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Tracy Shawn: How to Boost Your Bliss with Food

A varied nutrient-rich diet will help increase both overall physical and mental health

In the documentary Super Size Me, Morgan Spurlock sets out on an experiment in which he consumes only McDonald’s food for 30 days. Besides the toll on his physical health — irreversible heart damage, unhealthy weight gain, high cholesterol and high blood pressure — Spurlock’s mental health becomes compromised as well. The once alert, energetic Spurlock appears glassy-eyed and lethargic as the month drags on, stating that he has never felt so depressed.

Studies seem to back up Spurlock’s symptoms. According to health expert Dr. Andrew Weil, depression may very well be linked to the body’s inflammatory reaction to processed food. Weil notes two separate studies reporting how junk food may increase depression — 48 percent of the participants in a study published on Jan. 26, 2010, in the online journal PLoS ONE and 58 percent of the participants in a study published in the November 2009 issue of The British Journal of Psychiatry reported a higher incidence of depression after consuming an elevated diet of high-processed food.

Conversely, the participants who ate diets containing more olive oil, fish, fruit and vegetables were at a lower risk of depression.

Elaine Magee, MPH, RD, states on WebMD: “Dietary changes can bring about changes in our brain structure (chemically and physiologically), which can lead to altered behavior.”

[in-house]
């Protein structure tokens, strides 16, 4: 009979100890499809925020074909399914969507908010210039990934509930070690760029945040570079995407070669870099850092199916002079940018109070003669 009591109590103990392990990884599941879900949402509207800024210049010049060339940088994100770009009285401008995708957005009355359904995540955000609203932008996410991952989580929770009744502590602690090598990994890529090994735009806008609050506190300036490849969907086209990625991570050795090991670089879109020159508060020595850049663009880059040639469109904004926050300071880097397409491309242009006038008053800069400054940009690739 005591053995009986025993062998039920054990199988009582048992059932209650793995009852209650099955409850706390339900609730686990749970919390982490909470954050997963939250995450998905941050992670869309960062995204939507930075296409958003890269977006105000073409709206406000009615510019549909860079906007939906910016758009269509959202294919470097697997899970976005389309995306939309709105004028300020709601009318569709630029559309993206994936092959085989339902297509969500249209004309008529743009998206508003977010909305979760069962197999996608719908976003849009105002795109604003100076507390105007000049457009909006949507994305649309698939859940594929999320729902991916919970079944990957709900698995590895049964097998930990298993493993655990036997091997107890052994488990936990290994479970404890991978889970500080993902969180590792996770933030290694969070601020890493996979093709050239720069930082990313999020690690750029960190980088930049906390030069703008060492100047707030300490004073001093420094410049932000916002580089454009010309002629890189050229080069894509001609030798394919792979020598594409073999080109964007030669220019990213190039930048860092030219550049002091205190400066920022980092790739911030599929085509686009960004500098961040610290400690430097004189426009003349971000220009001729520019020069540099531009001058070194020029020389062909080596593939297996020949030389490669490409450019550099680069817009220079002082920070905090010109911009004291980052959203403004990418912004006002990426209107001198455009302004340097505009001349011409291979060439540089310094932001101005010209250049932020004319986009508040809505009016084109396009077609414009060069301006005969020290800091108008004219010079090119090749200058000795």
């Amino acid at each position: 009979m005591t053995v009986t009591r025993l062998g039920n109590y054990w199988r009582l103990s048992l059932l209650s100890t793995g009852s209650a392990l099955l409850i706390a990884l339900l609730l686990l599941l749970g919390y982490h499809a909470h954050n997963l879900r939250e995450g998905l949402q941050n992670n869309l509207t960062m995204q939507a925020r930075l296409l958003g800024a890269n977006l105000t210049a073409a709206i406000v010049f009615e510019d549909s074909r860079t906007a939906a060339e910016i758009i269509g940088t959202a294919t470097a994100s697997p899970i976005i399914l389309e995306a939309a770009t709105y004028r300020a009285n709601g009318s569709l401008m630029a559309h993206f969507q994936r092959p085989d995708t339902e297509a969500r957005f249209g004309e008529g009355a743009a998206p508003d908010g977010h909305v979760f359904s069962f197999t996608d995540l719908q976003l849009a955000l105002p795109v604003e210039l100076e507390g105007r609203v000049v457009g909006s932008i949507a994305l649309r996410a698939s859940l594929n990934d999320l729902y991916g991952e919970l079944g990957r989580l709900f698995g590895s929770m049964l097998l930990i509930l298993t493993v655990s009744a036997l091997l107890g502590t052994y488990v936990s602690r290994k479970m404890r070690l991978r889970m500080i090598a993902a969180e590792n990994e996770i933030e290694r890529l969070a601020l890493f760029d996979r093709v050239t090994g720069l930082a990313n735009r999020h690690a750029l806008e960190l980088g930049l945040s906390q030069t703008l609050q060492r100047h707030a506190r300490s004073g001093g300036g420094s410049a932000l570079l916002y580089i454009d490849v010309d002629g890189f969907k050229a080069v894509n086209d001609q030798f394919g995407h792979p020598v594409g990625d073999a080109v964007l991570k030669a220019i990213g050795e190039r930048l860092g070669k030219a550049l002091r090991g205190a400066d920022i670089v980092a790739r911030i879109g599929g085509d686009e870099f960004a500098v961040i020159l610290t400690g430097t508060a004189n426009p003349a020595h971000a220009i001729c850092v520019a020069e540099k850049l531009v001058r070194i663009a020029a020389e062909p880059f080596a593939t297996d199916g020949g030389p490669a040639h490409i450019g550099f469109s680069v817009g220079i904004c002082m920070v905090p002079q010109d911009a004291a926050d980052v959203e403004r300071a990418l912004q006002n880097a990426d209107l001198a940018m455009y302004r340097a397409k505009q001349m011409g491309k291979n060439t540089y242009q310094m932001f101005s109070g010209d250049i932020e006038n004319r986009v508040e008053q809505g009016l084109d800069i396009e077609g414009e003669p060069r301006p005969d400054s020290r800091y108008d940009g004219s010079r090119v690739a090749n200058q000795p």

The ways in which Magee suggests changing your mood for the better with diet include:

» Eating complex carbohydrates (whole grains, fruits, vegetables and legumes) to increase tryptophan levels, which improves mood

» Increasing omega-3s (found in fatty fish, flaxseed and walnuts), which may affect neurotransmitter pathways to the brain

» Eating a well-balanced breakfast consisting of complex carbohydrates, protein and healthy fat to maintain feelings of calmness and energy throughout the day

» Focusing on the Mediterranean diet (high in fruits, vegetables, whole grains, legumes, healthy fats and fish), which are all rich in nutrients linked to the prevention of depression.

It’s also important to note that nutritional deficiencies can lead to mood disturbances. Specifically, a lack of thiamine can cause weakness, irritability and depression (food sources include legumes, some seeds, fortified grains); a lack of folate (found in leafy greens, oranges, legumes, fortified grains) can cause depression and apathy; and a deficiency of selenium (found in Brazil nuts, tuna, sunflower seeds, fortified grains) causes anxiety, irritability, hostility and depression.

It should be noted that vitamins and minerals are more readily — and efficiently — absorbed from food than from supplements. And to further stabilize both energy and mood, limit refined carbohydrates and eat every three to five hours (combining protein with high-quality carbohydrates).

Generally, it’s not just about limiting intake of junk food, but also choosing a varied nutrient-rich diet that will help increase both overall physical and mental health.

— Tracy Shawn, MA, “The Walk & Talk Weight Loss Coach”, is a certified nutrition and wellness consultant for men and women. She helps clients achieve their weight loss goals through individualized guidance and education. Click here to contact her.

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